The Export Property Analysis
Export property is defined to mean, in general, property that is:
1. Manufactured, produced, grown or extracted in the United States by a person other than a DISC,
2. Held primarily for sale, lease, or rental, in the ordinary course of trade or business, by, or to, a DISC, for direct use, consumption, or disposition outside the United States and
3. Not more than 50 percent of the fair market value of which is attributable to articles imported into the United States.
Export property does not include “patents, inventions, models, designs, formulas, or processes, whether or not patented, copyrights (other than films, tapes, records, or similar reproductions, for commercial or home use), good will, trademarks, trade brands, franchises, or other like property . . . “
Although a copyright such as a copyright on a book does not constitute export property, a copyrighted article (such as a book) if not accompanied by a right to reproduce it is export property. The legislative history of the DISC states the following: “Although generally the sale or license of a copyright does not produce qualified export receipts (since a copyright is generally not export property), the sale or lease of a copyrighted book, record, or to her articles does generally produce qualified export receipts”.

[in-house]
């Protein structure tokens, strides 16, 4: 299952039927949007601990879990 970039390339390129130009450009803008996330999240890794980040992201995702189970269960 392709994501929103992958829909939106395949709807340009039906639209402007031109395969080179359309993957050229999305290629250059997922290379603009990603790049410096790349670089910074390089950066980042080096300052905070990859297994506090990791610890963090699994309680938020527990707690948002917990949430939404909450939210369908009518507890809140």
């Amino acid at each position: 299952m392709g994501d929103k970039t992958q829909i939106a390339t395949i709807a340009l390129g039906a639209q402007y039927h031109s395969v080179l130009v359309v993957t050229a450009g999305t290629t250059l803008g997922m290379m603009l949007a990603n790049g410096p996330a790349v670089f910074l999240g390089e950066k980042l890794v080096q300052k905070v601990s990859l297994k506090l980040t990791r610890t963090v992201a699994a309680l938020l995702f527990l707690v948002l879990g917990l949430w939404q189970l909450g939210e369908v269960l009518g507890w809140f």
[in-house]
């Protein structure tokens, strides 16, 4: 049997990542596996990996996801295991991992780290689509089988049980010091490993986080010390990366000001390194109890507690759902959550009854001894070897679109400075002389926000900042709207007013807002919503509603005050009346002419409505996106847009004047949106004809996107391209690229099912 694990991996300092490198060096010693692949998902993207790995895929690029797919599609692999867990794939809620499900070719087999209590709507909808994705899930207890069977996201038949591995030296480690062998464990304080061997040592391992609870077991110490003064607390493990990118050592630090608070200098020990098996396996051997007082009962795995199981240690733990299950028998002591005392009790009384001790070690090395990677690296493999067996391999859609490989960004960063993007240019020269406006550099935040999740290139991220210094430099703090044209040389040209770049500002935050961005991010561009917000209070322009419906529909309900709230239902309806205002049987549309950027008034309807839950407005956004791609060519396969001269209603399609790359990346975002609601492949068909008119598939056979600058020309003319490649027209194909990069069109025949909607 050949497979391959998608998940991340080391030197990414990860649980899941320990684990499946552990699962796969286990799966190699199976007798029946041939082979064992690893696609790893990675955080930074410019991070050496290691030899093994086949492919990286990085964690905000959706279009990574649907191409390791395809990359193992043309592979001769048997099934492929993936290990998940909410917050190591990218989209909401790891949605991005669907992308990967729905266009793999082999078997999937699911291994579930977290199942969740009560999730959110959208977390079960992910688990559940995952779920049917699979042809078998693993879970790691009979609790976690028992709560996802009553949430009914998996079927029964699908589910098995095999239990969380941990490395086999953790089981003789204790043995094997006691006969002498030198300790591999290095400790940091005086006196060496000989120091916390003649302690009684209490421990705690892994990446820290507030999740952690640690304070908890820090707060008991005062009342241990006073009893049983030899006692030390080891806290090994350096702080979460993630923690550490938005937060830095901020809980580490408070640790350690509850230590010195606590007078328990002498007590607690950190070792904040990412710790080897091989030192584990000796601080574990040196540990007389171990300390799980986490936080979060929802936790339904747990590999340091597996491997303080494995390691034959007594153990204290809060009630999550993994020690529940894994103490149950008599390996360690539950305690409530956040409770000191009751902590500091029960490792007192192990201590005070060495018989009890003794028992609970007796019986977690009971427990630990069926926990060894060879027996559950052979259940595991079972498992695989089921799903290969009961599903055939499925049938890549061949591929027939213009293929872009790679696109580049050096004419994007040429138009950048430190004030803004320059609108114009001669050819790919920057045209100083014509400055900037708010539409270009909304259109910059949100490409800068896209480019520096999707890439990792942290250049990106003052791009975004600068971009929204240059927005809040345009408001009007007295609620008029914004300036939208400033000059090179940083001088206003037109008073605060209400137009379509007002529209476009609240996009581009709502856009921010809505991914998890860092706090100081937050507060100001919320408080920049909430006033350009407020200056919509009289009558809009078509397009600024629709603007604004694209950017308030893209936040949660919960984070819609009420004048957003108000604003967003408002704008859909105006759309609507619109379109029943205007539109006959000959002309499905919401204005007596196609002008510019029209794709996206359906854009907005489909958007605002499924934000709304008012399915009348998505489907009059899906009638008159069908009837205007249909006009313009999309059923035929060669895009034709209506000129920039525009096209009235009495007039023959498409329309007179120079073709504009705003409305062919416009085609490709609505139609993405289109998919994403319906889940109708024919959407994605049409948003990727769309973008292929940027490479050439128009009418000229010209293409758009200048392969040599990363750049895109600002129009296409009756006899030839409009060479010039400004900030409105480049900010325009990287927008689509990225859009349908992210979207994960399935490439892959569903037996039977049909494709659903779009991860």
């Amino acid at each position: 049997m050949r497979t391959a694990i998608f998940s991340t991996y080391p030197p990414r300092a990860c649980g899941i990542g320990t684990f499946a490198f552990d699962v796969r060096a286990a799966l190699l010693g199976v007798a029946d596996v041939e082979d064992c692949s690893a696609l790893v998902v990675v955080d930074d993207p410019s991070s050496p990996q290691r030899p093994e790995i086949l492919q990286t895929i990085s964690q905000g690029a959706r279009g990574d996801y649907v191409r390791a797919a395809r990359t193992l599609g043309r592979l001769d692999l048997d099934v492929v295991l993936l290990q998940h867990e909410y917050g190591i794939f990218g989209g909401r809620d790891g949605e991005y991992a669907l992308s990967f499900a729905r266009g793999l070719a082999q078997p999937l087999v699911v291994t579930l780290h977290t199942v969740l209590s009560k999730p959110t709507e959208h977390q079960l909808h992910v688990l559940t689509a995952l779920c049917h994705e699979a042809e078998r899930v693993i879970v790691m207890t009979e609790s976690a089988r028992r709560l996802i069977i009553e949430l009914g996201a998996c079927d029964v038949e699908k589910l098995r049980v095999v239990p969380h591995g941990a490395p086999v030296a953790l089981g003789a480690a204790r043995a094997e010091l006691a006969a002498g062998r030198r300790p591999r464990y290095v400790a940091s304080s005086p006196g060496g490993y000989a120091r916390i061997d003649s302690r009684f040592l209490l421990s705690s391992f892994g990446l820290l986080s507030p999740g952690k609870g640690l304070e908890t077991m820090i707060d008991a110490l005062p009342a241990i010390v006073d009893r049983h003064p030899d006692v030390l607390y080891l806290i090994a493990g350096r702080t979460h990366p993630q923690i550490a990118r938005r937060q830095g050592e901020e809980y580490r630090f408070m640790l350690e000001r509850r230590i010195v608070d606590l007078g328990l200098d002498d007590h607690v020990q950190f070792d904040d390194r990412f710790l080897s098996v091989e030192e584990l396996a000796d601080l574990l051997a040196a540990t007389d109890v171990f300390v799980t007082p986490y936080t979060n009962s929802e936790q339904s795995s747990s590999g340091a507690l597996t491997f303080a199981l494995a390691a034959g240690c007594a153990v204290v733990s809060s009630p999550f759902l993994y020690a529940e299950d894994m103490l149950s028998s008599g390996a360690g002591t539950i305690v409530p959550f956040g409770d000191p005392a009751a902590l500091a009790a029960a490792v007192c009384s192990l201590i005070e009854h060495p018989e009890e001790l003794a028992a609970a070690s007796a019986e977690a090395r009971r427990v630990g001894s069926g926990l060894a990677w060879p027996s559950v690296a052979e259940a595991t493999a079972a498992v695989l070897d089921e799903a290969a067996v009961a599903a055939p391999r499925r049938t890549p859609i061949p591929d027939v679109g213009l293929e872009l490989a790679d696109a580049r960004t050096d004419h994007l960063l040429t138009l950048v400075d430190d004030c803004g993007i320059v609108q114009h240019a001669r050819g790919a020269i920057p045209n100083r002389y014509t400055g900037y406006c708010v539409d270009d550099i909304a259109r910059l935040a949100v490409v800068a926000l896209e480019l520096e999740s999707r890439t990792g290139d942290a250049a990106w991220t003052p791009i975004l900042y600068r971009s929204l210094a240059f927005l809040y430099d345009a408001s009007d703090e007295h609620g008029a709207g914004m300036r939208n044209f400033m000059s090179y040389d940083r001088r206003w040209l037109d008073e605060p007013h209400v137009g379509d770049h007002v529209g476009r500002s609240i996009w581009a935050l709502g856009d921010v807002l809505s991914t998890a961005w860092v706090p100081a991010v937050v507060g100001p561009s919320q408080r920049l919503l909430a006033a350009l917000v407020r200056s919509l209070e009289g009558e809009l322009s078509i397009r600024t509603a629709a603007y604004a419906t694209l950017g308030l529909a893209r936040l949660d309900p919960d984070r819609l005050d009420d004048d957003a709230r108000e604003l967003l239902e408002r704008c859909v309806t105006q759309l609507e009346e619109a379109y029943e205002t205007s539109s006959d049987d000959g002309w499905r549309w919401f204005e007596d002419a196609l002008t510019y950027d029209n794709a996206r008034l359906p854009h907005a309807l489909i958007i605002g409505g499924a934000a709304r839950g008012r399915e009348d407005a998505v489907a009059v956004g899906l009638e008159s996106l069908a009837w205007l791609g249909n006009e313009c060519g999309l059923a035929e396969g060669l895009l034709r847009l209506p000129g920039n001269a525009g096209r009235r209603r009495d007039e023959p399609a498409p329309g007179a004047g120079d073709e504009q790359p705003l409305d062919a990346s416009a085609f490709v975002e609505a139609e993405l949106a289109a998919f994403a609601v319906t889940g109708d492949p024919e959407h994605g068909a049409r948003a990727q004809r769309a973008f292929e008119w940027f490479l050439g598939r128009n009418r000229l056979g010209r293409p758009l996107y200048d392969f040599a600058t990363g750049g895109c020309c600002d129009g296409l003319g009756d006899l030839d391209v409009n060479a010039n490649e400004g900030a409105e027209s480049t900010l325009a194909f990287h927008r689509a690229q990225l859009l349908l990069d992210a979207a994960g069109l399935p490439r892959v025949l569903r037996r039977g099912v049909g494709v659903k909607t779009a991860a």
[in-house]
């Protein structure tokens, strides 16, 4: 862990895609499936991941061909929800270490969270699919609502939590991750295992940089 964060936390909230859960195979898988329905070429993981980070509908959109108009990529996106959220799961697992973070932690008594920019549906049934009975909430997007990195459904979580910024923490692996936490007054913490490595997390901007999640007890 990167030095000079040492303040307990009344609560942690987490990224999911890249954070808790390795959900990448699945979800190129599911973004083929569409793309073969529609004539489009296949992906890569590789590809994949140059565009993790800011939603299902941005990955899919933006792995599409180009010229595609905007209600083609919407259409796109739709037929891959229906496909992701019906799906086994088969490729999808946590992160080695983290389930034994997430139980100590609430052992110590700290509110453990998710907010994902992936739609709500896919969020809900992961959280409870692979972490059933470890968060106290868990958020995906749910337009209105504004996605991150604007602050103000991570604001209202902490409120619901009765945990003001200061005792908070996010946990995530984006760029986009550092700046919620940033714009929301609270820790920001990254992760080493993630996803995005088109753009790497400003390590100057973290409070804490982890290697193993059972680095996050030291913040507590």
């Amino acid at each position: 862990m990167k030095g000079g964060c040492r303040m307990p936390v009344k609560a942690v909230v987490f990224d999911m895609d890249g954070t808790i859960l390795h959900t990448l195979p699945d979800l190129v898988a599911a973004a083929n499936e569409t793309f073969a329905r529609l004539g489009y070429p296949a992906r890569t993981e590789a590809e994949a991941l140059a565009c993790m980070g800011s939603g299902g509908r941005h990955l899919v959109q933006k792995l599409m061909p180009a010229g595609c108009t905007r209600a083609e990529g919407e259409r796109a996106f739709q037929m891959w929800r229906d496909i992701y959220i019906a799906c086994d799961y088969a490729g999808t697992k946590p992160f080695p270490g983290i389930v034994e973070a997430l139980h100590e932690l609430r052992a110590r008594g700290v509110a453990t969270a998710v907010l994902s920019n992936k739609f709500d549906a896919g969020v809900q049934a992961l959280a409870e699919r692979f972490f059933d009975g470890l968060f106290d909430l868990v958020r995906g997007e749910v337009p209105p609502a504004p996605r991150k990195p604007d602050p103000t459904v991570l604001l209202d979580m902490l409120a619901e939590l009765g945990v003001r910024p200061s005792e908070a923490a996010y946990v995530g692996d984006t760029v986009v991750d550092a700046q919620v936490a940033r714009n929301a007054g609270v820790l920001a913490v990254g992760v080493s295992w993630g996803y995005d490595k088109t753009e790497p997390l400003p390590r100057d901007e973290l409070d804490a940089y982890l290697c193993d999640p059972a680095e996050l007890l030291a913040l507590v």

Computer software can be export property. Computer software tapes are akin to the copyrighted books, which qualify as export property. Computer programs are standardized programs that are manufactured in the United States by a person other than a DISC and then marketed outside the United States. This is not selling the source code or master recording. Those purchasing or leasing programs do not have the right to reproduce the software.
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